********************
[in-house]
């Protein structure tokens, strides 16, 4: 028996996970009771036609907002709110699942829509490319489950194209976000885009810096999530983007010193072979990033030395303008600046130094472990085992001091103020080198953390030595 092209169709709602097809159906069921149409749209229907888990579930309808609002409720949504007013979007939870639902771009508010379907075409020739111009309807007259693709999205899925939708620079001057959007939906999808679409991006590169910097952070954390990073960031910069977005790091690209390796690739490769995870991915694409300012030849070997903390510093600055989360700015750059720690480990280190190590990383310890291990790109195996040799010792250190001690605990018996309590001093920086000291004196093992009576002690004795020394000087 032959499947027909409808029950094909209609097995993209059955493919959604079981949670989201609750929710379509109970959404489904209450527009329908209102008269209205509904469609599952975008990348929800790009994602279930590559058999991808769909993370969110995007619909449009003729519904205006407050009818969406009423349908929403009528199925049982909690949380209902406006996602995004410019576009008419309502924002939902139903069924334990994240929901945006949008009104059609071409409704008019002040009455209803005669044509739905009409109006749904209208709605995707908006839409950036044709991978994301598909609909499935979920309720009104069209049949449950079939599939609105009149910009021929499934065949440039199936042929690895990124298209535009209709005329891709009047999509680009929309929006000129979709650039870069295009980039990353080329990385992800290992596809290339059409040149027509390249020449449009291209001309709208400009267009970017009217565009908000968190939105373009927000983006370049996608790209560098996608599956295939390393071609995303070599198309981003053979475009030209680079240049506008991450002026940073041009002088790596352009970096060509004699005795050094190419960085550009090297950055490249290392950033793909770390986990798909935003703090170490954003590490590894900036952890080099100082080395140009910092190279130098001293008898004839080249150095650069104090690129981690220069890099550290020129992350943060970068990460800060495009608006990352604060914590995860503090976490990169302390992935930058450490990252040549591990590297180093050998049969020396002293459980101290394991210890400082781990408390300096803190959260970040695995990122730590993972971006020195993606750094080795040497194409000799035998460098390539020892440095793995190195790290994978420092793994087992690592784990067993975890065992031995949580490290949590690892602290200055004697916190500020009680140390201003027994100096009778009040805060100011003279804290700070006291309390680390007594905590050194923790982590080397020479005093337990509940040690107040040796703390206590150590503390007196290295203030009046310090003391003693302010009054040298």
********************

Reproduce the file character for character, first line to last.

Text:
[in-house]
């Protein structure tokens, strides 16, 4: 028996996970009771036609907002709110699942829509490319489950194209976000885009810096999530983007010193072979990033030395303008600046130094472990085992001091103020080198953390030595 092209169709709602097809159906069921149409749209229907888990579930309808609002409720949504007013979007939870639902771009508010379907075409020739111009309807007259693709999205899925939708620079001057959007939906999808679409991006590169910097952070954390990073960031910069977005790091690209390796690739490769995870991915694409300012030849070997903390510093600055989360700015750059720690480990280190190590990383310890291990790109195996040799010792250190001690605990018996309590001093920086000291004196093992009576002690004795020394000087 032959499947027909409808029950094909209609097995993209059955493919959604079981949670989201609750929710379509109970959404489904209450527009329908209102008269209205509904469609599952975008990348929800790009994602279930590559058999991808769909993370969110995007619909449009003729519904205006407050009818969406009423349908929403009528199925049982909690949380209902406006996602995004410019576009008419309502924002939902139903069924334990994240929901945006949008009104059609071409409704008019002040009455209803005669044509739905009409109006749904209208709605995707908006839409950036044709991978994301598909609909499935979920309720009104069209049949449950079939599939609105009149910009021929499934065949440039199936042929690895990124298209535009209709005329891709009047999509680009929309929006000129979709650039870069295009980039990353080329990385992800290992596809290339059409040149027509390249020449449009291209001309709208400009267009970017009217565009908000968190939105373009927000983006370049996608790209560098996608599956295939390393071609995303070599198309981003053979475009030209680079240049506008991450002026940073041009002088790596352009970096060509004699005795050094190419960085550009090297950055490249290392950033793909770390986990798909935003703090170490954003590490590894900036952890080099100082080395140009910092190279130098001293008898004839080249150095650069104090690129981690220069890099550290020129992350943060970068990460800060495009608006990352604060914590995860503090976490990169302390992935930058450490990252040549591990590297180093050998049969020396002293459980101290394991210890400082781990408390300096803190959260970040695995990122730590993972971006020195993606750094080795040497194409000799035998460098390539020892440095793995190195790290994978420092793994087992690592784990067993975890065992031995949580490290949590690892602290200055004697916190500020009680140390201003027994100096009778009040805060100011003279804290700070006291309390680390007594905590050194923790982590080397020479005093337990509940040690107040040796703390206590150590503390007196290295203030009046310090003391003693302010009054040298």